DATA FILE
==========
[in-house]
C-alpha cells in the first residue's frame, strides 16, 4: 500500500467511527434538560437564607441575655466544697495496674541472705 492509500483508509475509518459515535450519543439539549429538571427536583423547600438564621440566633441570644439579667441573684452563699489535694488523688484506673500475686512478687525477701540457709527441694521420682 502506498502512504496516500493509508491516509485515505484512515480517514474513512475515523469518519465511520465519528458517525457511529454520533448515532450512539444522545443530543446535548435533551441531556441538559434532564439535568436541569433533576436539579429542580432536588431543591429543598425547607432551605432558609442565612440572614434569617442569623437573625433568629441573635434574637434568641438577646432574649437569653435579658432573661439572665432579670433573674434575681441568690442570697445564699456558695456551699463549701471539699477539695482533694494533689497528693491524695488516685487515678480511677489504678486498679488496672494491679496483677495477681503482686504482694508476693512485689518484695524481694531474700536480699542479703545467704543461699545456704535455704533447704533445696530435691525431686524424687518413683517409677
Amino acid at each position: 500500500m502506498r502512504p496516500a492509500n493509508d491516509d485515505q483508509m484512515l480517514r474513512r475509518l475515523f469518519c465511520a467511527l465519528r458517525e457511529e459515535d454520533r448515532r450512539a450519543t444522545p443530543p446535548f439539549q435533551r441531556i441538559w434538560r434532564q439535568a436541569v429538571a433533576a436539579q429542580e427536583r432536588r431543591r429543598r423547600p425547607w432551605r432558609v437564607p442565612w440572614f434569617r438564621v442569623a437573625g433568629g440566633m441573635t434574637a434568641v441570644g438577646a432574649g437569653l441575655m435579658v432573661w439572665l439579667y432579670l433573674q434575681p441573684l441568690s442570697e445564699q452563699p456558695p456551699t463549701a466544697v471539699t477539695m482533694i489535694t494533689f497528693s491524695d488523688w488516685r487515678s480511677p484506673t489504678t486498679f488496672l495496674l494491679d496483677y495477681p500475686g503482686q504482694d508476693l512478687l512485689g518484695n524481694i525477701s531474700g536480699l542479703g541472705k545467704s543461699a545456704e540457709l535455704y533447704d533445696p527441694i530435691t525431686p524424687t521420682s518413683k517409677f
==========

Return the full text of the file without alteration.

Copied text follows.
[in-house]
C-alpha cells in the first residue's frame, strides 16, 4: 500500500467511527434538560437564607441575655466544697495496674541472705 492509500483508509475509518459515535450519543439539549429538571427536583423547600438564621440566633441570644439579667441573684452563699489535694488523688484506673500475686512478687525477701540457709527441694521420682 502506498502512504496516500493509508491516509485515505484512515480517514474513512475515523469518519465511520465519528458517525457511529454520533448515532450512539444522545443530543446535548435533551441531556441538559434532564439535568436541569433533576436539579429542580432536588431543591429543598425547607432551605432558609442565612440572614434569617442569623437573625433568629441573635434574637434568641438577646432574649437569653435579658432573661439572665432579670433573674434575681441568690442570697445564699456558695456551699463549701471539699477539695482533694494533689497528693491524695488516685487515678480511677489504678486498679488496672494491679496483677495477681503482686504482694508476693512485689518484695524481694531474700536480699542479703545467704543461699545456704535455704533447704533445696530435691525431686524424687518413683517409677
Amino acid at each position: 500500500m502506498r502512504p496516500a492509500n493509508d491516509d485515505q483508509m484512515l480517514r474513512r475509518l475515523f469518519c465511520a467511527l465519528r458517525e457511529e459515535d454520533r448515532r450512539a450519543t444522545p443530543p446535548f439539549q435533551r441531556i441538559w434538560r434532564q439535568a436541569v429538571a433533576a436539579q429542580e427536583r432536588r431543591r429543598r423547600p425547607w432551605r432558609v437564607p442565612w440572614f434569617r438564621v442569623a437573625g433568629g440566633m441573635t434574637a434568641v441570644g438577646a432574649g437569653l441575655m435579658v432573661w439572665l439579667y432579670l433573674q434575681p441573684l441568690s442570697e445564699q452563699p456558695p456551699t463549701a466544697v471539699t477539695m482533694i489535694t494533689f497528693s491524695d488523688w488516685r487515678s480511677p484506673t489504678t486498679f488496672l495496674l494491679d496483677y495477681p500475686g503482686q504482694d508476693l512478687l512485689g518484695n524481694i525477701s531474700g536480699l542479703g541472705k545467704s543461699a545456704e540457709l535455704y533447704d533445696p527441694i530435691t525431686p524424687t521420682s518413683k517409677f